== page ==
(This article belongs to the Special Issue mTOR in Human Diseases)
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Planned Papers

The below list represents only planned manuscripts. Some of these manuscripts have not been received by the Editorial Office yet. Papers submitted to MDPI journals are subject to peer-review.

Preliminary Title: The functions of mTOR signaling in myelinating glia
Author: Bogdan K. Beirowski

Title: Role of mTOR signaling in tumor microenvironment interactions at a glance
Authors: Conciatori Fabiana1,2, Bazzichetto Chiara1,2, Falcone Italia1, Cognetti Francesco 1, Milella Michele 1 and Ciuffreda Ludovica *1
1
Medical Oncology 1, Regina Elena National Cancer Institute, Rome, Italy
2 University of Rome, La Sapienza, Rome, Italy
(* e-mail: [email protected]; [email protected])
Summary: The mammalian target of rapamycin (mTOR) forms two functionally and structurally distinct multi-component complexes, named mTOR complex 1 (mTORC1) and mTOR complex 2 (mTORC2), and integrates a variety of exogenous cues, including diverse environmental inputs in the immune microenvironment. The mTOR pathway regulates several physiological events, such as differentiation, function and metabolic regulation in innate/adaptive immune cells, as demonstrated by the use of rapamycin in clinical practice as an immune suppressant in organ transplant patients. Moreover, its deregulation is implicated in pathological condition including neoplastic transformation and progression, such as breast, gastrointestinal, liver and prostate cancers.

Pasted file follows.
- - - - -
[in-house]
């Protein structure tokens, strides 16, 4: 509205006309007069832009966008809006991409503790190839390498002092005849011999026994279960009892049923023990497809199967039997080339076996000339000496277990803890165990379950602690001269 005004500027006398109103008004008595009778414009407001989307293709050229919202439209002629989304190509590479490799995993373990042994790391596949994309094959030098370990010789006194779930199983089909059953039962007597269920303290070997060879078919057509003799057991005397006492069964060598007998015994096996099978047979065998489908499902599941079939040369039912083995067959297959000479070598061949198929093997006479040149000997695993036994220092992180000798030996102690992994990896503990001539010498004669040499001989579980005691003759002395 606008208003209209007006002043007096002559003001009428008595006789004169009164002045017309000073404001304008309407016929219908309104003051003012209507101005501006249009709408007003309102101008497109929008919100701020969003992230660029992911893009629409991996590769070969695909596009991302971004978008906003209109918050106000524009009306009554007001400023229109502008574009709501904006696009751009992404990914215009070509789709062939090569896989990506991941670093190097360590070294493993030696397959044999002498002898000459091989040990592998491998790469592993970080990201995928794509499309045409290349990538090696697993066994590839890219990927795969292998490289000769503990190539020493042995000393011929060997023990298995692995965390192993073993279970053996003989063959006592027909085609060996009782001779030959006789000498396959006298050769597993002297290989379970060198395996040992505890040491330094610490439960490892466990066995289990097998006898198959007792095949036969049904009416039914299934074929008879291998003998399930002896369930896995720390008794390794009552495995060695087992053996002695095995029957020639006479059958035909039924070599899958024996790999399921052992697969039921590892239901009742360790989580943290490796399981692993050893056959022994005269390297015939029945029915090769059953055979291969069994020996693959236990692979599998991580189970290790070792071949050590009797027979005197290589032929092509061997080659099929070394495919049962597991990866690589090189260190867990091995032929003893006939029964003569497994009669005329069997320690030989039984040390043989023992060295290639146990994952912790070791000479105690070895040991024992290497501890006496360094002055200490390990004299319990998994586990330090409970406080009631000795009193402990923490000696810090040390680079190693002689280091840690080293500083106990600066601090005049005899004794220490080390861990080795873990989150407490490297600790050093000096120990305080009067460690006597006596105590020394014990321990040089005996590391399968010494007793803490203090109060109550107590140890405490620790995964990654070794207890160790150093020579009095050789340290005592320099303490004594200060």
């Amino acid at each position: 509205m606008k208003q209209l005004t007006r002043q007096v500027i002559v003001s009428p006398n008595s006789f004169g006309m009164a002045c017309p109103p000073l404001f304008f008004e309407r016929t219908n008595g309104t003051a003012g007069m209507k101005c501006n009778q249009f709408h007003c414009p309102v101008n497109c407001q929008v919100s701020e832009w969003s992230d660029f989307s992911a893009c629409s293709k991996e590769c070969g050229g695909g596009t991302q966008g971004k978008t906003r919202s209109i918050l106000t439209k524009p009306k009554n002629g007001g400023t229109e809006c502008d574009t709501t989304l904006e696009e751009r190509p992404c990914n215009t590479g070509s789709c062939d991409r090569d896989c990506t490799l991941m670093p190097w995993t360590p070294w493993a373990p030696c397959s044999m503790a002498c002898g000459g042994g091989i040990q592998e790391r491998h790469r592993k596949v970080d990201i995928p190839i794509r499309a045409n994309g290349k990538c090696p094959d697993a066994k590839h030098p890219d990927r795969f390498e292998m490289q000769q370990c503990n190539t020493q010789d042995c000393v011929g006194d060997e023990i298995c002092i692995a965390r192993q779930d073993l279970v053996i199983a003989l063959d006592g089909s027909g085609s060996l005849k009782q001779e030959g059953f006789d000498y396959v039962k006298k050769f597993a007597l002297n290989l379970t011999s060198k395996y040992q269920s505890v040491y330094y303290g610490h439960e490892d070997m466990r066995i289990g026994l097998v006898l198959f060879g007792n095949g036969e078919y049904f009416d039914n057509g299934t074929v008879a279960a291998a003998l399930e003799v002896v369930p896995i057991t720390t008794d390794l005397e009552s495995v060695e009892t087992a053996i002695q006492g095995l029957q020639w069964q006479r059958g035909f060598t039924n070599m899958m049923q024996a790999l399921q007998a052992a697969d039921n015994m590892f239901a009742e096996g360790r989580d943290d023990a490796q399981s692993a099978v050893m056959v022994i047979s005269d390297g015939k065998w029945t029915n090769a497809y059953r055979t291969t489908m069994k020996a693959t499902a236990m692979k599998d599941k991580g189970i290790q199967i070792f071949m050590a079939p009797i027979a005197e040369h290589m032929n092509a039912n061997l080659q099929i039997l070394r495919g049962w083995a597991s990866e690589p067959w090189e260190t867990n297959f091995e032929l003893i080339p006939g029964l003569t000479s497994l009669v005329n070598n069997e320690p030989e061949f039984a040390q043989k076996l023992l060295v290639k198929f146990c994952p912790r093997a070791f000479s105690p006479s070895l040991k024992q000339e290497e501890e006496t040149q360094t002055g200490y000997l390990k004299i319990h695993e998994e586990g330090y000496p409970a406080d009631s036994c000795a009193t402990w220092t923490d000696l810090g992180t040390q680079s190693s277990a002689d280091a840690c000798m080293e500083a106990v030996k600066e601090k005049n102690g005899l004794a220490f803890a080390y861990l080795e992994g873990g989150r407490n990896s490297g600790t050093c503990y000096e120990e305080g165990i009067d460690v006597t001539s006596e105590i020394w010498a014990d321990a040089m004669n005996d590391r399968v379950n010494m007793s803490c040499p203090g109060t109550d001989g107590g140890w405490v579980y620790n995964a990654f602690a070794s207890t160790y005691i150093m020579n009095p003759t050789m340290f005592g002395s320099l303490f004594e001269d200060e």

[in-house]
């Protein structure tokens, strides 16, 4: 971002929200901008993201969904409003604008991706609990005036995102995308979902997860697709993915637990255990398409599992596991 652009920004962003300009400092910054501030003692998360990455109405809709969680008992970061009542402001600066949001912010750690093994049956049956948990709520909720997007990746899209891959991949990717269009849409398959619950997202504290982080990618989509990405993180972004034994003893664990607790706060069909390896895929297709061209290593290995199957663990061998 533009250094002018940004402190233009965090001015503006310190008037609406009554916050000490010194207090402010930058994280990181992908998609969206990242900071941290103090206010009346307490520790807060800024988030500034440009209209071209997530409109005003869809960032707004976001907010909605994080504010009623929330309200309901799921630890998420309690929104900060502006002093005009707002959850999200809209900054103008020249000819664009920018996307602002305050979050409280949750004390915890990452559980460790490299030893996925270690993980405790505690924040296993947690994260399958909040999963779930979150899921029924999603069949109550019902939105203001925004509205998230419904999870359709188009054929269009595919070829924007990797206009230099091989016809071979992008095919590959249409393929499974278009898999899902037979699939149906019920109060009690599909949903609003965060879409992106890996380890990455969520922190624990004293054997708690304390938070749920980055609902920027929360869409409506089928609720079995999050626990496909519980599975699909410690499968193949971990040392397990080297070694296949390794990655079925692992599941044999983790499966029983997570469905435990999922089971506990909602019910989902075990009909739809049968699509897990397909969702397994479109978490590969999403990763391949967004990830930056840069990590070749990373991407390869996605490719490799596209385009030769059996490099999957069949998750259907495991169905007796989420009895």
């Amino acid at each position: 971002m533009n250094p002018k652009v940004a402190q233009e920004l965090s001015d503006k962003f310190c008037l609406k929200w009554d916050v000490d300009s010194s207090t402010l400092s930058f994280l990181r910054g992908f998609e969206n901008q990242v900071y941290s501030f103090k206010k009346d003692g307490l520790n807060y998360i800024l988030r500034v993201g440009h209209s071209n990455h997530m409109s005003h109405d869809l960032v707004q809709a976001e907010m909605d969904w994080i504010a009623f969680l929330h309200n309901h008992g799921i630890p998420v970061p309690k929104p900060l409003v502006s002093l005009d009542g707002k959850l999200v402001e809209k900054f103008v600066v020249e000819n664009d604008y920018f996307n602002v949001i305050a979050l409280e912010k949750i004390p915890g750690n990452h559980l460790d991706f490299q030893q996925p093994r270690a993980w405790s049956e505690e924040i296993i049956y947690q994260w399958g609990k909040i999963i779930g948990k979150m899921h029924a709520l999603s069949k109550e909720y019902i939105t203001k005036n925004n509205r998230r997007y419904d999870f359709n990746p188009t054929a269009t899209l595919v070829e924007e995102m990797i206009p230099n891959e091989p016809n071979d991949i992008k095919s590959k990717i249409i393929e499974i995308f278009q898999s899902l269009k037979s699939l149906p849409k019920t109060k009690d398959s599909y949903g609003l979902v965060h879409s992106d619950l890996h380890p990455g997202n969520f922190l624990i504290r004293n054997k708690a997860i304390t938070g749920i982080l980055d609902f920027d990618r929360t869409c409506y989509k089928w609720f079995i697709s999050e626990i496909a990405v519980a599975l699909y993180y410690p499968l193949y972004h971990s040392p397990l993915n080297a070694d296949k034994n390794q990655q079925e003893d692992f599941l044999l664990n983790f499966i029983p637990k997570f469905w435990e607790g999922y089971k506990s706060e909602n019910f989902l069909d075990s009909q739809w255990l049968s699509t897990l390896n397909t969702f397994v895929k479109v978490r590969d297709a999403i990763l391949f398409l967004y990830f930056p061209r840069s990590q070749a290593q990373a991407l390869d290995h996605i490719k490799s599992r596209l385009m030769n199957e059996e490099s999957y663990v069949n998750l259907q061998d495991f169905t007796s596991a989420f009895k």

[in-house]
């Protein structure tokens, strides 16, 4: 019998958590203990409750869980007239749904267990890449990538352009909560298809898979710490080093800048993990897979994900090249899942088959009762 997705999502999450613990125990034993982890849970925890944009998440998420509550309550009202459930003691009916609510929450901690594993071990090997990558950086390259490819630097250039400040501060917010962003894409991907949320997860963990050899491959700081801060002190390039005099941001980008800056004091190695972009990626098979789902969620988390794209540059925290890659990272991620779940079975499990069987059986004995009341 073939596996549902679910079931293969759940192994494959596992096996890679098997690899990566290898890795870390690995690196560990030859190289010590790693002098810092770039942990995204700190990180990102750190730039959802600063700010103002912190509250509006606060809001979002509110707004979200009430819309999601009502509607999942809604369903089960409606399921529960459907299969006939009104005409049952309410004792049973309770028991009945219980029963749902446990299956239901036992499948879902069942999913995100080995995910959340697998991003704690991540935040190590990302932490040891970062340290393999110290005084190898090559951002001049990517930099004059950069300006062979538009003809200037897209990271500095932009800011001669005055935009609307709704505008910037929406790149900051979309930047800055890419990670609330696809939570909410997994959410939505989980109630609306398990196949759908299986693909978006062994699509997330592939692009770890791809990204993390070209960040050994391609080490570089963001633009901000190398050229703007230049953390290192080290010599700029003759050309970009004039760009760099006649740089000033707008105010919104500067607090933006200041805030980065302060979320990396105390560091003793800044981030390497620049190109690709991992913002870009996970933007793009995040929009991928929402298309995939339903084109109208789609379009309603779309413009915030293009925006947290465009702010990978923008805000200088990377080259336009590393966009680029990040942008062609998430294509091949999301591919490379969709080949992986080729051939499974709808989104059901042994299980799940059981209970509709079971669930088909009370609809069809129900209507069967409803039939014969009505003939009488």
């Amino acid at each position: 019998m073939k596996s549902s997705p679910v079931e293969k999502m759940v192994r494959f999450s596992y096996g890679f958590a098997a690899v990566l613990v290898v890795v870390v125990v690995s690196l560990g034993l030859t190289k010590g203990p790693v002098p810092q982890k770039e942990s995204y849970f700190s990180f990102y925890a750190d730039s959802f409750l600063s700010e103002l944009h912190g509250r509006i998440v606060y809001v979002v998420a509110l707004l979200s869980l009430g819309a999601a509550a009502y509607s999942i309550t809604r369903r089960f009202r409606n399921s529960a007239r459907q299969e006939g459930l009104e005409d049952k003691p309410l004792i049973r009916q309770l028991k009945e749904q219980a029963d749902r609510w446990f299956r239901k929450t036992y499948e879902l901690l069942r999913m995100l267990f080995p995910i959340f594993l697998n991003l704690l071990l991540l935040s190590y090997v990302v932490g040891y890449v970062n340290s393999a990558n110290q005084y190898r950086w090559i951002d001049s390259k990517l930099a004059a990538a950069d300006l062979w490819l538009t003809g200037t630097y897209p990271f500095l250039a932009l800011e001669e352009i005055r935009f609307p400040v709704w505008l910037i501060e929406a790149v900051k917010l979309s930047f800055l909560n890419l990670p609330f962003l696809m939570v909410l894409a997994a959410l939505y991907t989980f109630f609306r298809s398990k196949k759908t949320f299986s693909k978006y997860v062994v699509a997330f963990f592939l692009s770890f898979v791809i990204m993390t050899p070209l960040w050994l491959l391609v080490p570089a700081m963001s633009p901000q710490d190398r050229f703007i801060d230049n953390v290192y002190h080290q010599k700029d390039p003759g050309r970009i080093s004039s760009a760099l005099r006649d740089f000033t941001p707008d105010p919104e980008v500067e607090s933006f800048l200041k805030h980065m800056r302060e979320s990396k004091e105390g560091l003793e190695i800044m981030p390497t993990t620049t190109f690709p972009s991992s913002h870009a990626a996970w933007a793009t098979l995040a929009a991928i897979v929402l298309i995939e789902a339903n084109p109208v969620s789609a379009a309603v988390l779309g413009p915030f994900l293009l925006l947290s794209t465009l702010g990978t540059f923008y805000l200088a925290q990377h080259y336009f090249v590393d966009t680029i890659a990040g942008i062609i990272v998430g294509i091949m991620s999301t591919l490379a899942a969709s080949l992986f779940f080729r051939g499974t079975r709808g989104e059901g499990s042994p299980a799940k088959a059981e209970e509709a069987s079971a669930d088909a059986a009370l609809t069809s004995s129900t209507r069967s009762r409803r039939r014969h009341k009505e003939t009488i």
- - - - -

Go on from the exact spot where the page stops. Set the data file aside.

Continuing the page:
The mTOR pathway controls the cellular response to pathogens and tumors by regulating macrophages and other innate cells, by modulating the NF-κB and/or STAT activity and the expression of inflammatory factors, such as cytokines/chemokines (i.e. IL-10, TGF-β, and PDL1). By cytokines/chemokines-cytokines/chemokines receptor interactions, tumor microenvironment (TME) recruits immune cells: once activated, immune cells could exercise anti-tumor effects functions or promote cancer cells’ growth. Thus, inflammation plays a central role in tumor dynamic and represents one of the hallmarks of cancer.
Along with the immune system, TME is also characterized by tumor vasculature, in which mTOR pathway regulates cell growth by its effects on cell cycle regulators and nutrient up-take into the cell’s environment, through the promotion of angiogenesis. One of the most prominent effect of mTOR under hypoxia condition is the translation of hypoxia-inducible factor 1 (HIF-1)/HIF-2. The HIF transcription factors lead the expression of hypoxic stress response genes, including angiogenic growth factors such as vascular endothelial growth factor (VEGF), transforming growth factor a (TGF-α) and platelet-derived growth factor β (PDGF-β).
This review highlights the role of mTOR in the interactions between tumor and non-tumor cells in order to better analyze the mechanism of cancer progression and metastasis and drug resistance development.

Title: mTORC inhibitors as broad-spectrum therapeutics for age-related diseases
Authors: Hannah Walters and Lynne S Cox *
Department of Biochemistry, University of Oxford, South Parks Road, Oxford, OX1 3QU